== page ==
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When creating a trading plan - being honest is crucial. If you cannot be honest to yourself then it may skew your trading plan and this can have a domino effect on your overall trading. 

Assessing your risk tolerance, starting capital, goals, etc. is very important. If this is not done then again your trading plan may not be a very accurate reflection of what you are trying to achieve. 

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When the question is asked to a trader of what they trade and why, some of the answers provided are like this market has greater liquidity, it is more established, etc. When asked how this will help them to make the profits which are stated in their aims and goals in their trading plan, the silence can be deafening!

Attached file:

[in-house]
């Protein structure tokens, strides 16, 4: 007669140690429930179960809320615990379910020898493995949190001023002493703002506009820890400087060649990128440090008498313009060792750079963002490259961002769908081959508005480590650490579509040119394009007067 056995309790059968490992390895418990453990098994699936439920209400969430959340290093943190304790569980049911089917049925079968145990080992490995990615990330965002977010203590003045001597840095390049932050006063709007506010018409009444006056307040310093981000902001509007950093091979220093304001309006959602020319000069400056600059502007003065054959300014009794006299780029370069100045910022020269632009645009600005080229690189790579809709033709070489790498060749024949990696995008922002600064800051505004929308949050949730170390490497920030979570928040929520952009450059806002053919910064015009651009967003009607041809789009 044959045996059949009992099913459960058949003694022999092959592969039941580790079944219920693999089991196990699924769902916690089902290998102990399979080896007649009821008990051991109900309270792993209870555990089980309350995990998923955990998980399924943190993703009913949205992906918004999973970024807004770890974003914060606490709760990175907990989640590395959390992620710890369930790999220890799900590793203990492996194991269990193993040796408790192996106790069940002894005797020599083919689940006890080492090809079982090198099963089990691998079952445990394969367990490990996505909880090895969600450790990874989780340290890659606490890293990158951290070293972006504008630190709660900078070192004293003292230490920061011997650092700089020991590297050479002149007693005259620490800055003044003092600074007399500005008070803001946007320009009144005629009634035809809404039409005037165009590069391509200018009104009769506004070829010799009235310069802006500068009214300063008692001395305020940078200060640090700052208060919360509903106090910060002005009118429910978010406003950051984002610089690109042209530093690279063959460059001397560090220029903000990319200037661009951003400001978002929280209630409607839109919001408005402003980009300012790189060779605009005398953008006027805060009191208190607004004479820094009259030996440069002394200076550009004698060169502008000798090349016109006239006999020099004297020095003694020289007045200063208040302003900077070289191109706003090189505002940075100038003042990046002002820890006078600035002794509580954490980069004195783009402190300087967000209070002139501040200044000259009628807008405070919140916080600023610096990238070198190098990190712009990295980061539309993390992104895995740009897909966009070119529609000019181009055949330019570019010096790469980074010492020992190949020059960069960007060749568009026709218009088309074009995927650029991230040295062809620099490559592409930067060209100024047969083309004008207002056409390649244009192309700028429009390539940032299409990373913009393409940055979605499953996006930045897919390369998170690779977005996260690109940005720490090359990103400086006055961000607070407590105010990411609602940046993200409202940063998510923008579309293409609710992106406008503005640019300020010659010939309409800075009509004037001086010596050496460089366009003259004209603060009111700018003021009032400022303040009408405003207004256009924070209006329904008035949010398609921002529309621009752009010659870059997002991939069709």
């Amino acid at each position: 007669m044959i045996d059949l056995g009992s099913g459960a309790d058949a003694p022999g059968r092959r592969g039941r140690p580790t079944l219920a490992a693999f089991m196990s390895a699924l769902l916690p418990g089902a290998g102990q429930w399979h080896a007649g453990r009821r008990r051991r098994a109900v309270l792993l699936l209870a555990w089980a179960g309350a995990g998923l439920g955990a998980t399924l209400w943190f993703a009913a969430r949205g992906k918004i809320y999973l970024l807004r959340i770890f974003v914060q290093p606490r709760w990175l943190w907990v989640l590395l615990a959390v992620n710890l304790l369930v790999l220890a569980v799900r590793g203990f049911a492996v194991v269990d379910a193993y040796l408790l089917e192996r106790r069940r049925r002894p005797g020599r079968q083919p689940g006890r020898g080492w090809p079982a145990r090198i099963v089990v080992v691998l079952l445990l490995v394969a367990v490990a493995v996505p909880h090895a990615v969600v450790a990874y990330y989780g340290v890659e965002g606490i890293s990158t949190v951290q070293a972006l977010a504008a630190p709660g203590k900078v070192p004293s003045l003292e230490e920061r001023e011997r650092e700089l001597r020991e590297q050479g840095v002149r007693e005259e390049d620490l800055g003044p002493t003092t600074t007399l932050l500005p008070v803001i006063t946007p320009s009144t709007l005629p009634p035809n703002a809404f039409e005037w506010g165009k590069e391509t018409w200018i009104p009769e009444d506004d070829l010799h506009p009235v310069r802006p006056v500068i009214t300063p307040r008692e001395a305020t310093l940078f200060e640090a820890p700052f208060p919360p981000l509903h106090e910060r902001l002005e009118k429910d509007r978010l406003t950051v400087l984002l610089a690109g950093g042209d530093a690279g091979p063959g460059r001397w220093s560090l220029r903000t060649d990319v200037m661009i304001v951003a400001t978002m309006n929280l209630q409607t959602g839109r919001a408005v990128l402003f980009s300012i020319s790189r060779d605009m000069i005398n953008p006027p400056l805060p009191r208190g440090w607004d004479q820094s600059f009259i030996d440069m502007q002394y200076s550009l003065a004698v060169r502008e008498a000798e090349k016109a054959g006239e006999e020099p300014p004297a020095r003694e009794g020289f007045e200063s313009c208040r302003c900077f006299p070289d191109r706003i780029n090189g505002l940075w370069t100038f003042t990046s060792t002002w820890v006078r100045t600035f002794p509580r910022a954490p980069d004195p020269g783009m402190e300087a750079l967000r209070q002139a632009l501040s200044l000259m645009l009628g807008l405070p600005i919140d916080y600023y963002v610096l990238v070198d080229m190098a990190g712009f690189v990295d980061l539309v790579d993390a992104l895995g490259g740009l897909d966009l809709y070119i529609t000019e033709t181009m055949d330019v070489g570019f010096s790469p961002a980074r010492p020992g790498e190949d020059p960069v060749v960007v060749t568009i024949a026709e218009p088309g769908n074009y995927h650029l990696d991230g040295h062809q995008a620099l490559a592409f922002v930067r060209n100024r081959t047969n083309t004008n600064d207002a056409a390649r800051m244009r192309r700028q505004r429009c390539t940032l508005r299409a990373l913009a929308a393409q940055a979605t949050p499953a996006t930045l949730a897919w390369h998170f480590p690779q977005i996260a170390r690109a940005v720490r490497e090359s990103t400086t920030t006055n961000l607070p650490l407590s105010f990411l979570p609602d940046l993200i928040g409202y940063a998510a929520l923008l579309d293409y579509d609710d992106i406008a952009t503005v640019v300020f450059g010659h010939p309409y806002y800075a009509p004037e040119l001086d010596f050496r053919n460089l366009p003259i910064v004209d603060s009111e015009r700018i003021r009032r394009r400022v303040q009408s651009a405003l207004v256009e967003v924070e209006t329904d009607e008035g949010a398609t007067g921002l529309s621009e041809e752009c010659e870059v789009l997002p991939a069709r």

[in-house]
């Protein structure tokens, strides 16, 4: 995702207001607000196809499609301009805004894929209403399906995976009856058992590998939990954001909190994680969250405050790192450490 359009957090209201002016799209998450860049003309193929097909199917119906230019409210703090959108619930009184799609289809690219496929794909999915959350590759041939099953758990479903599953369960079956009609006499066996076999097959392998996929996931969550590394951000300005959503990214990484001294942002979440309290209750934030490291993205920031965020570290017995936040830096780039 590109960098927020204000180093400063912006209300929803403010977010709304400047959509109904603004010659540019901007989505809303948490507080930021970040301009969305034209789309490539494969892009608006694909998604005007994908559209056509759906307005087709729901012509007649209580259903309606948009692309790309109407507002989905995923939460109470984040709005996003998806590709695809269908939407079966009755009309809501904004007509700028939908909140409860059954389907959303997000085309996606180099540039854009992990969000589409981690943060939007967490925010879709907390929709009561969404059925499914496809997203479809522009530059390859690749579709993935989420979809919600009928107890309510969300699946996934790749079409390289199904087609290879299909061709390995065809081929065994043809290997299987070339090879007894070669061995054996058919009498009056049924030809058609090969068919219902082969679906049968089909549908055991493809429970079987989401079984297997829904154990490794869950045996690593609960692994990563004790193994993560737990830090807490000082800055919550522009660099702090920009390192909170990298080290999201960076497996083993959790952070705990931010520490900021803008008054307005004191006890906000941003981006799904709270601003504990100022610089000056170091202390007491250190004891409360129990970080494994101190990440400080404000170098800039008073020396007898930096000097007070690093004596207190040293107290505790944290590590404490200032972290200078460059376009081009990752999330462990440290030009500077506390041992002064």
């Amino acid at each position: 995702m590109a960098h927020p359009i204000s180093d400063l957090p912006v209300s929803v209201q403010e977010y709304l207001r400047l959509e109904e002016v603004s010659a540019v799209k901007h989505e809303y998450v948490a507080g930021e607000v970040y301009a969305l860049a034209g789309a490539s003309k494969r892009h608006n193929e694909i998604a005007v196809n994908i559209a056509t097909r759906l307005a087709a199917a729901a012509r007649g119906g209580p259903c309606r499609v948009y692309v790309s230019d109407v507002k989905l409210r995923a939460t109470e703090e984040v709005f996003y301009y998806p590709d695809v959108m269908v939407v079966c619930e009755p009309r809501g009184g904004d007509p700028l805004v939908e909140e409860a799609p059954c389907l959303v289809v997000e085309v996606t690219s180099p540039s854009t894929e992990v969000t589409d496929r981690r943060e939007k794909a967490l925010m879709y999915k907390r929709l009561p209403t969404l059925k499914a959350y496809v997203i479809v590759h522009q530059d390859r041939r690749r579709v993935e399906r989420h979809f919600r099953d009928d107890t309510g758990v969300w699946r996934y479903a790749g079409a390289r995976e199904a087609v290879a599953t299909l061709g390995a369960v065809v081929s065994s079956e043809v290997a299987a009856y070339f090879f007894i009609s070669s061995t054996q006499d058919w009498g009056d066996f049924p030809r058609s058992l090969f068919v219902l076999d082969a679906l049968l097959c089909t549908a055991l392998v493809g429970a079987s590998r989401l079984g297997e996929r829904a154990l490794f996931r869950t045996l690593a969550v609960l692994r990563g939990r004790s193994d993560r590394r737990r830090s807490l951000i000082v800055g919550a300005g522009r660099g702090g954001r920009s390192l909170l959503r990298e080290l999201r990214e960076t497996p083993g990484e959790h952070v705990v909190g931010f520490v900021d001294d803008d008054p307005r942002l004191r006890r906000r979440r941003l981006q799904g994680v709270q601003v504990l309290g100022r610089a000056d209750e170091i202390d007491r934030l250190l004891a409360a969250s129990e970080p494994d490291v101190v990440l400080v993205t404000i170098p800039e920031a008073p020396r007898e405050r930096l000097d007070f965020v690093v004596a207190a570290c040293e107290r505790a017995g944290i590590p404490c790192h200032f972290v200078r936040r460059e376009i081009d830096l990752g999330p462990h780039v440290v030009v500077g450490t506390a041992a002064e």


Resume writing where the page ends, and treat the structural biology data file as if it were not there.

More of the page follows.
One must be able to articulate how any asset they trade can 'realistically' help to achieve the aims and goals articulated in their trading plan. 

So for example if a trader has an aim to make 300% per annum trading only Natural Gas but they are not going to 'short' Natural Gas then it becomes an unrealistic goal. Now this is just an example but I hope the point I am trying to make is understood. If someone has a target of £10,000 per month from trading but are only trading a specific FC pair using £1,000 then this is highly unlikely compared to someone who is trading £100,000 on a specific FX pair. Even then it is extremely tough but hopefully you get the point I am trying to make.